One night Riley came home from school, the baby was asleep and I was watching TV on the couch. My hair was pulled back, I was wearing three day old jeans and a t shirt I slept in the night before. I didn’t get up when he walked in.

Hey, Riley. I’ll make grilled cheese for dinner. Just give me a minute.

His eyes were grey and he looked so upset. I stood up.

If you don’t want grilled cheese I can make something else.

He shook his head once and the words came out,

Megan, I married a girl that wears lipstick. You’re so different now.

His sentence landed between us and for the first time in a long time I could feel something. I was angry. Angry at my wrinkled t-shirt and stale dreams. Angry about the dishes in the sink and that I hadn’t written in over a year. And I was furious with this man that could walk through the door and tell me I had changed, before he had even said hello.

He tried to explain himself, we fought and I wouldn’t listen. And then he left. Because I had told him to, had told him I couldn’t be in the same room as someone as selfish as him. Someone that couldn’t understand what I had been through, what had happened to me. Get out, I said. I don’t care where you go or how long you stay gone, I just can’t be here with you now. The car pulled out of the driveway and the house was quiet. I cried on our bed, my body stretched from one corner to the other.

How dare he? Who the hell did he think he was? He married a girl who wore lipstick? Was this the 1950′s? Didn’t he know that in the past year everything had changed? Life had become deeper, but it had also become harder. He left for school and work everyday. He walked in the world before returning home. I walked with a stroller before returning home for story time and diaper changes and a third change of clothes after the seventh time I had been spit up on. Yes, he had married a girl that wore lipstick and dresses and earrings. Someone that ran to the door when he came home. He married a girl that wanted to write and explore. Someone that could look at herself and be happy with who she saw. Didn’t he know I missed that? That I woke up at night panicked because another day had gone by and I had become an even vaguer version of myself? My life had grown and there was no room for who I used to be.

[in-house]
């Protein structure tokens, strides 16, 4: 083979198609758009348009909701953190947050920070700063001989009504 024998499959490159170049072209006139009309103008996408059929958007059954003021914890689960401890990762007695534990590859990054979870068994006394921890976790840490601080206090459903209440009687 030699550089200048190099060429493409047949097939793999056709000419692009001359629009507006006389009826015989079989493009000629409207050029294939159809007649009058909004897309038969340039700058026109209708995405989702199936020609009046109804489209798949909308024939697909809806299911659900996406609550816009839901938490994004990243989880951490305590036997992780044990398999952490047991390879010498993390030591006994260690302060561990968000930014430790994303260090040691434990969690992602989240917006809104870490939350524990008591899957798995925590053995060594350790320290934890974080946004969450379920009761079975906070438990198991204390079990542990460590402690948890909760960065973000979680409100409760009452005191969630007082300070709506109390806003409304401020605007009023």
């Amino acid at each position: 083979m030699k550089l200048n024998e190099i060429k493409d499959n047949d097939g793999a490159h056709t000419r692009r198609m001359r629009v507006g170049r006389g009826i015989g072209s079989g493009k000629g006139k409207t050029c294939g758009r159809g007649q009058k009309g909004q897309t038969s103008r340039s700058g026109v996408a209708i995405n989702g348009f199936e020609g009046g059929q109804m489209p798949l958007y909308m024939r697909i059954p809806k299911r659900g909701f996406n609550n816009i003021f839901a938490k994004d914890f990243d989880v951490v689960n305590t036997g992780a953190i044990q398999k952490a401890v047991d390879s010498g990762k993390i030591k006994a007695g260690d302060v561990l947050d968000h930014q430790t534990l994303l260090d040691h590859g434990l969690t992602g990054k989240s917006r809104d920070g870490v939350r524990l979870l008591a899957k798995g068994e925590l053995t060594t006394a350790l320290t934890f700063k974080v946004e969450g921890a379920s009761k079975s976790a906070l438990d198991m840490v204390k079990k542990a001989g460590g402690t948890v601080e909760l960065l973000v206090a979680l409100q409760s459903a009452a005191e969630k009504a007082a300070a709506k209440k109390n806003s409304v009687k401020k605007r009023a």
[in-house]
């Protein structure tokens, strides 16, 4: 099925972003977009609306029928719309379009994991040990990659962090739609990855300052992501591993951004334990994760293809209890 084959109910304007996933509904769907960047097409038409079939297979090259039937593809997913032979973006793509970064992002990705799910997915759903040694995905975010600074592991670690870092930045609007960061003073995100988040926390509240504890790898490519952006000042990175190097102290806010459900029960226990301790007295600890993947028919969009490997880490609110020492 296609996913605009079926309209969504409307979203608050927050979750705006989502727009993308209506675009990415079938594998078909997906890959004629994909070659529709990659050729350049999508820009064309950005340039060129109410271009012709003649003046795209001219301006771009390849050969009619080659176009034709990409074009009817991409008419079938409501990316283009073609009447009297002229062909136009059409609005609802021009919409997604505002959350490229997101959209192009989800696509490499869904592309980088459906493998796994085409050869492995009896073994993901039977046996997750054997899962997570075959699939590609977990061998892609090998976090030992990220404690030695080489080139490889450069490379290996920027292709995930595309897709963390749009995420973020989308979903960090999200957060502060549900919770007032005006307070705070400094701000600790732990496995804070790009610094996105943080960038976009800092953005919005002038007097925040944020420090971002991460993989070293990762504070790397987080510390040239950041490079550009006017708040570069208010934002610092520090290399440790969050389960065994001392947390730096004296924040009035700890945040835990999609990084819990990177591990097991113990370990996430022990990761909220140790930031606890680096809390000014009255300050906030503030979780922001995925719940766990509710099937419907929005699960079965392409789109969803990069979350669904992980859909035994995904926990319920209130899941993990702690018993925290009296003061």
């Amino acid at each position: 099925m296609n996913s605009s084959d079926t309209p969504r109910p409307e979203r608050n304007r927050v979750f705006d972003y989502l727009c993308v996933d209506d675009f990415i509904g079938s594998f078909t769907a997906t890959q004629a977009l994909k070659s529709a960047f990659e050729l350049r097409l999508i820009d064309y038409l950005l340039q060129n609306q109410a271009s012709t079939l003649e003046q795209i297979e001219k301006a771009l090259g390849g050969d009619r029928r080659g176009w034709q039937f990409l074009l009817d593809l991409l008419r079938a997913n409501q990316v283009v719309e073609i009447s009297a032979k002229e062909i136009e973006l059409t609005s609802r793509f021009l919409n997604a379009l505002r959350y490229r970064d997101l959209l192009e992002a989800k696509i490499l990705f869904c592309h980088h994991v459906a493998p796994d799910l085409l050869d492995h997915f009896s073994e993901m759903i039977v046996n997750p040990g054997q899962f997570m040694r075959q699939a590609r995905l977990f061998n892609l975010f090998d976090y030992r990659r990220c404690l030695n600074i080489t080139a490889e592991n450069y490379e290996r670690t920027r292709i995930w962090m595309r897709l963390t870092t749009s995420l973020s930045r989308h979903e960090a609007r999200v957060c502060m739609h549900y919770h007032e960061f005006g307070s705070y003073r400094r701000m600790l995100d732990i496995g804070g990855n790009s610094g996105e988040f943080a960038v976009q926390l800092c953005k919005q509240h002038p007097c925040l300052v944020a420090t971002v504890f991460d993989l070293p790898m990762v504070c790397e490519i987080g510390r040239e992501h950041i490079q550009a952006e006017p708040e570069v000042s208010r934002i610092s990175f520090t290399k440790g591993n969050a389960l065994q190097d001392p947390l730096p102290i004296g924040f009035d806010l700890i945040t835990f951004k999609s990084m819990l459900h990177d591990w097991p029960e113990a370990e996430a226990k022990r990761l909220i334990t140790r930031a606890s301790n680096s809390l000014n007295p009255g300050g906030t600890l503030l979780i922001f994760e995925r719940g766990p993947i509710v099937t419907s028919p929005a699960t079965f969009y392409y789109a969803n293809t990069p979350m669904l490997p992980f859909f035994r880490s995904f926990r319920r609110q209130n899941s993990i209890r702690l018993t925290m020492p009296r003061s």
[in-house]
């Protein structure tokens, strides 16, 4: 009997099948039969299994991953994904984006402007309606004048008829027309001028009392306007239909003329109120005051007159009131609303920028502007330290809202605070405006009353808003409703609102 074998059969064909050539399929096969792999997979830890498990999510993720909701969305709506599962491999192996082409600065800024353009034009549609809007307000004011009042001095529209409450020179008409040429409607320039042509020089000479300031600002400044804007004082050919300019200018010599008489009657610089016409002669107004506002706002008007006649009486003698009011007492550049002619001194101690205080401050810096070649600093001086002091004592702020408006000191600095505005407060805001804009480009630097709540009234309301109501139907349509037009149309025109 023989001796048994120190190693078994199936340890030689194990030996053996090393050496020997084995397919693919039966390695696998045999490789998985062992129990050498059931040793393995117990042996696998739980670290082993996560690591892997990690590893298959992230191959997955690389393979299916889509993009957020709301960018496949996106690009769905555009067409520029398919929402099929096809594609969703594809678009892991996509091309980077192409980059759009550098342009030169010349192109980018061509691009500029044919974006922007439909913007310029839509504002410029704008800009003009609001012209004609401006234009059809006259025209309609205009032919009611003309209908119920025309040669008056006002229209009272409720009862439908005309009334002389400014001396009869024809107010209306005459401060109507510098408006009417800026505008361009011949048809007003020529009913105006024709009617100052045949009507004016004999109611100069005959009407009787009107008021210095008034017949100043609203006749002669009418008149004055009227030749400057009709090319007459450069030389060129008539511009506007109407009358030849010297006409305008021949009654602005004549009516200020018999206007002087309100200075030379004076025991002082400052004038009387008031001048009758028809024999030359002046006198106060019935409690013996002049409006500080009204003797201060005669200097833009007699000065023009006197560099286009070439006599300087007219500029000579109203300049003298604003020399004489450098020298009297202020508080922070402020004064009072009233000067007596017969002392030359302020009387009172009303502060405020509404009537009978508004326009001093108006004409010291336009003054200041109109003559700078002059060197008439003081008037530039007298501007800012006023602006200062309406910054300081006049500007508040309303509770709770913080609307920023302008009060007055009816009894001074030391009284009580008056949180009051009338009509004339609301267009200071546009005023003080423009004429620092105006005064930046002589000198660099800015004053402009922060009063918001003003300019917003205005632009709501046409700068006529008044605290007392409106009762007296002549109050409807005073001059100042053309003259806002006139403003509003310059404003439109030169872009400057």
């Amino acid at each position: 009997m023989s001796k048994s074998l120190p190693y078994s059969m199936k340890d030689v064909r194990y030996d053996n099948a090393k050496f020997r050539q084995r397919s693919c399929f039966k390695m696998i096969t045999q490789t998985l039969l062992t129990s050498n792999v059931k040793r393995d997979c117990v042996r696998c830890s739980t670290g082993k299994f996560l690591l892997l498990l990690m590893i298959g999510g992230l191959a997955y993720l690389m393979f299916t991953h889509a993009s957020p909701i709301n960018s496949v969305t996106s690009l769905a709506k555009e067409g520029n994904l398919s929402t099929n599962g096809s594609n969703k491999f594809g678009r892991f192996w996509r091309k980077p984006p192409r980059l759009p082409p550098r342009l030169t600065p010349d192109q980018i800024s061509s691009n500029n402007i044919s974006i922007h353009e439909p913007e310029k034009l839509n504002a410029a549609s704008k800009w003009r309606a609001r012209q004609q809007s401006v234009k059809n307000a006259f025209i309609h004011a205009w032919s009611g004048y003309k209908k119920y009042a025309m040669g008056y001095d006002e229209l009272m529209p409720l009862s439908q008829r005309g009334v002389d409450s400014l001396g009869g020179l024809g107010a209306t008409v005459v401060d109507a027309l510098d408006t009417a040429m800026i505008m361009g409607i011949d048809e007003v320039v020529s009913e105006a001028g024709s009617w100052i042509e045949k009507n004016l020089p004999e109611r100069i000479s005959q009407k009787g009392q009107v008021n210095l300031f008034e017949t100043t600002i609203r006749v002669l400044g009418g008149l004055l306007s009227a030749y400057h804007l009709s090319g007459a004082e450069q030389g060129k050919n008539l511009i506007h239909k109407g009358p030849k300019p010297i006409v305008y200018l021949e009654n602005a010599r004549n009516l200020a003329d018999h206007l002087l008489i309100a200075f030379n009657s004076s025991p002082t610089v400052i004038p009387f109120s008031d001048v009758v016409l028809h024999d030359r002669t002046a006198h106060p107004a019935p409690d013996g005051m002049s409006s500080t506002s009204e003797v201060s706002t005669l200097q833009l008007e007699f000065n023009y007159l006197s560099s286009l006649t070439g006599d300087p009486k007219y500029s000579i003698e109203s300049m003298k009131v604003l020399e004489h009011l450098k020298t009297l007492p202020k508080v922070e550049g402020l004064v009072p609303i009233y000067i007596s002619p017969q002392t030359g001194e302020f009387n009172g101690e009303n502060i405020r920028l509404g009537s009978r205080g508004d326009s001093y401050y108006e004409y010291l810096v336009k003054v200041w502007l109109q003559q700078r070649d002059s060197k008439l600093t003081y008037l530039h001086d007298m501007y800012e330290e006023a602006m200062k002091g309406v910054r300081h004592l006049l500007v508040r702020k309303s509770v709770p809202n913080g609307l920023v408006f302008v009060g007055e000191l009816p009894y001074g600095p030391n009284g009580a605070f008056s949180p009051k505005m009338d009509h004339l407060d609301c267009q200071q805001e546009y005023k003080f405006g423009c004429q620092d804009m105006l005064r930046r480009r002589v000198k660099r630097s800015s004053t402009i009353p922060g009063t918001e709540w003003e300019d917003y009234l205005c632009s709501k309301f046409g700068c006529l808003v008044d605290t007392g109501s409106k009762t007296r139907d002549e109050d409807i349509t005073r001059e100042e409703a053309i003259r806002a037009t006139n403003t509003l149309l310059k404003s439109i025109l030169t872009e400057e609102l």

Didn’t he know what I had given up?

And that final question shocked the tears dry. Didn’t he know what I had given up? And I knew he did. He understood exactly what I had given up. He married a girl that thought she could do big things and wanted to live a hundred bright colors at a time. He married a girl that wore lipstick. And then Riley had seen me put away dreams and settle for what I thought life was supposed to be. My husband had watched the woman he loved pale and wilt.  And that man, who was driving in the dark somewhere, had come home to tell me I didn’t have to give anything up. In his own crazy, seriously-what-dialect-is-that language, he was trying to say, Please Megan, let me help you have it all. And I, acting on preconceived notions and frustrated with myself, had told him he was selfish, told him to leave, told him to be quiet.

He came home and I met him at the door. I was sorry and he was worried. We spent the night talking and then not talking (if you know what I mean). I was married to a man that could see me even when I couldn’t see myself. Early the next morning, I fell asleep to the sound of his breathing and didn’t wake up once. The next day I showered, made breakfast and kissed him before he left for work.

And then I put on some lipstick.